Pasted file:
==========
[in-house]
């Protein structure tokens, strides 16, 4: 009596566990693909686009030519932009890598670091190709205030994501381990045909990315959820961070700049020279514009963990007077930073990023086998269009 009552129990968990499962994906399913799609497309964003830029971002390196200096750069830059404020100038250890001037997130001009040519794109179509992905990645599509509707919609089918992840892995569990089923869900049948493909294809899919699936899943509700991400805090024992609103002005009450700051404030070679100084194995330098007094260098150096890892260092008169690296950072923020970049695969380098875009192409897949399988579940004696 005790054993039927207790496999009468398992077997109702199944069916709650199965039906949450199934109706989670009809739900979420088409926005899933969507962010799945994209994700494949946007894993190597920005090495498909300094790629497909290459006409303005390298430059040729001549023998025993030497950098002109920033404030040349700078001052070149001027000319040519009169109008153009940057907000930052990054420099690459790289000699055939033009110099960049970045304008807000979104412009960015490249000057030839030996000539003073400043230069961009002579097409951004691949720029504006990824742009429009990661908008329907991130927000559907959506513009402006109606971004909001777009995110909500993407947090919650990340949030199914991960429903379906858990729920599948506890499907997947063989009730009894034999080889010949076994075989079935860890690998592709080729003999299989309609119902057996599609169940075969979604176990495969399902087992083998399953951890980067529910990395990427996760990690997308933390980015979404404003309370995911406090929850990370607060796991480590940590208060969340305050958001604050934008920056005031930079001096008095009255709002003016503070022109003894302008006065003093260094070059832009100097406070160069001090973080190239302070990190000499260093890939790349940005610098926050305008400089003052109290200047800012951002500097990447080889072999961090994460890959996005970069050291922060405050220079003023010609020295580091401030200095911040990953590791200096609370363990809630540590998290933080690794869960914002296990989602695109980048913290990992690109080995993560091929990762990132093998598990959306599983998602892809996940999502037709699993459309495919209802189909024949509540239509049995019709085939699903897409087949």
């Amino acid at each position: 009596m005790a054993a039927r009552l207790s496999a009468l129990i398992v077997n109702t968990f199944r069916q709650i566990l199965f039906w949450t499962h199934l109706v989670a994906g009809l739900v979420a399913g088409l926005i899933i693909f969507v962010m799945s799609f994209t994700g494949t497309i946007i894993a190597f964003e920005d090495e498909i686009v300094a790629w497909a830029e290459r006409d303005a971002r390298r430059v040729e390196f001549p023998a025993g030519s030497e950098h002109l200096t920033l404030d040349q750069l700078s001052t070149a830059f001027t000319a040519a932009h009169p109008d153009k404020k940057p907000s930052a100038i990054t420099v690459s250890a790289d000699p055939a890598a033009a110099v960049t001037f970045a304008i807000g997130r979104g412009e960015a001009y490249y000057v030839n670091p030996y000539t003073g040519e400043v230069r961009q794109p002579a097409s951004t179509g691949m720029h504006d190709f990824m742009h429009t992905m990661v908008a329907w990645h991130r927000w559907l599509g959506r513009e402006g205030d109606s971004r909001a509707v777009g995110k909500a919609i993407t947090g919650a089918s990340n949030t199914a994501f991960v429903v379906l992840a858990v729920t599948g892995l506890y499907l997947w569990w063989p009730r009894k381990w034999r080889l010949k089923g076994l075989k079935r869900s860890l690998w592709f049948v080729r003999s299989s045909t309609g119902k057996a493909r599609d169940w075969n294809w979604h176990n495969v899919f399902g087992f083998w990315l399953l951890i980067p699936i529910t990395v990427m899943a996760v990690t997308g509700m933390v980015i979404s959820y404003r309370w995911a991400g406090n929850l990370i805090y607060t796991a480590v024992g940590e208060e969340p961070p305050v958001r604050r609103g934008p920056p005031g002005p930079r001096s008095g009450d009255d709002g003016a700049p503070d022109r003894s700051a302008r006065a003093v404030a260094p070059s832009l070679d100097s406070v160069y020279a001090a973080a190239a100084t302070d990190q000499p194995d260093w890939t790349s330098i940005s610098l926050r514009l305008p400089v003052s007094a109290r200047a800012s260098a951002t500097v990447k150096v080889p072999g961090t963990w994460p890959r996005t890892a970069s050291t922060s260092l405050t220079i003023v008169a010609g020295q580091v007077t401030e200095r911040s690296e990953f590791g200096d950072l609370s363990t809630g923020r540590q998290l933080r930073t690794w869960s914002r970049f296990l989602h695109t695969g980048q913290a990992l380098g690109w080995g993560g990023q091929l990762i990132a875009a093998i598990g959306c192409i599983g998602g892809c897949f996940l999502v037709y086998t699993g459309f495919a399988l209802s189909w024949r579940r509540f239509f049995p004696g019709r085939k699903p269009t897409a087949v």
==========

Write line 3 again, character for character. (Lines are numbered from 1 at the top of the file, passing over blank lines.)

């Amino acid at each position: 009596m005790a054993a039927r009552l207790s496999a009468l129990i398992v077997n109702t968990f199944r069916q709650i566990l199965f039906w949450t499962h199934l109706v989670a994906g009809l739900v979420a399913g088409l926005i899933i693909f969507v962010m799945s799609f994209t994700g494949t497309i946007i894993a190597f964003e920005d090495e498909i686009v300094a790629w497909a830029e290459r006409d303005a971002r390298r430059v040729e390196f001549p023998a025993g030519s030497e950098h002109l200096t920033l404030d040349q750069l700078s001052t070149a830059f001027t000319a040519a932009h009169p109008d153009k404020k940057p907000s930052a100038i990054t420099v690459s250890a790289d000699p055939a890598a033009a110099v960049t001037f970045a304008i807000g997130r979104g412009e960015a001009y490249y000057v030839n670091p030996y000539t003073g040519e400043v230069r961009q794109p002579a097409s951004t179509g691949m720029h504006d190709f990824m742009h429009t992905m990661v908008a329907w990645h991130r927000w559907l599509g959506r513009e402006g205030d109606s971004r909001a509707v777009g995110k909500a919609i993407t947090g919650a089918s990340n949030t199914a994501f991960v429903v379906l992840a858990v729920t599948g892995l506890y499907l997947w569990w063989p009730r009894k381990w034999r080889l010949k089923g076994l075989k079935r869900s860890l690998w592709f049948v080729r003999s299989s045909t309609g119902k057996a493909r599609d169940w075969n294809w979604h176990n495969v899919f399902g087992f083998w990315l399953l951890i980067p699936i529910t990395v990427m899943a996760v990690t997308g509700m933390v980015i979404s959820y404003r309370w995911a991400g406090n929850l990370i805090y607060t796991a480590v024992g940590e208060e969340p961070p305050v958001r604050r609103g934008p920056p005031g002005p930079r001096s008095g009450d009255d709002g003016a700049p503070d022109r003894s700051a302008r006065a003093v404030a260094p070059s832009l070679d100097s406070v160069y020279a001090a973080a190239a100084t302070d990190q000499p194995d260093w890939t790349s330098i940005s610098l926050r514009l305008p400089v003052s007094a109290r200047a800012s260098a951002t500097v990447k150096v080889p072999g961090t963990w994460p890959r996005t890892a970069s050291t922060s260092l405050t220079i003023v008169a010609g020295q580091v007077t401030e200095r911040s690296e990953f590791g200096d950072l609370s363990t809630g923020r540590q998290l933080r930073t690794w869960s914002r970049f296990l989602h695109t695969g980048q913290a990992l380098g690109w080995g993560g990023q091929l990762i990132a875009a093998i598990g959306c192409i599983g998602g892809c897949f996940l999502v037709y086998t699993g459309f495919a399988l209802s189909w024949r579940r509540f239509f049995p004696g019709r085939k699903p269009t897409a087949v």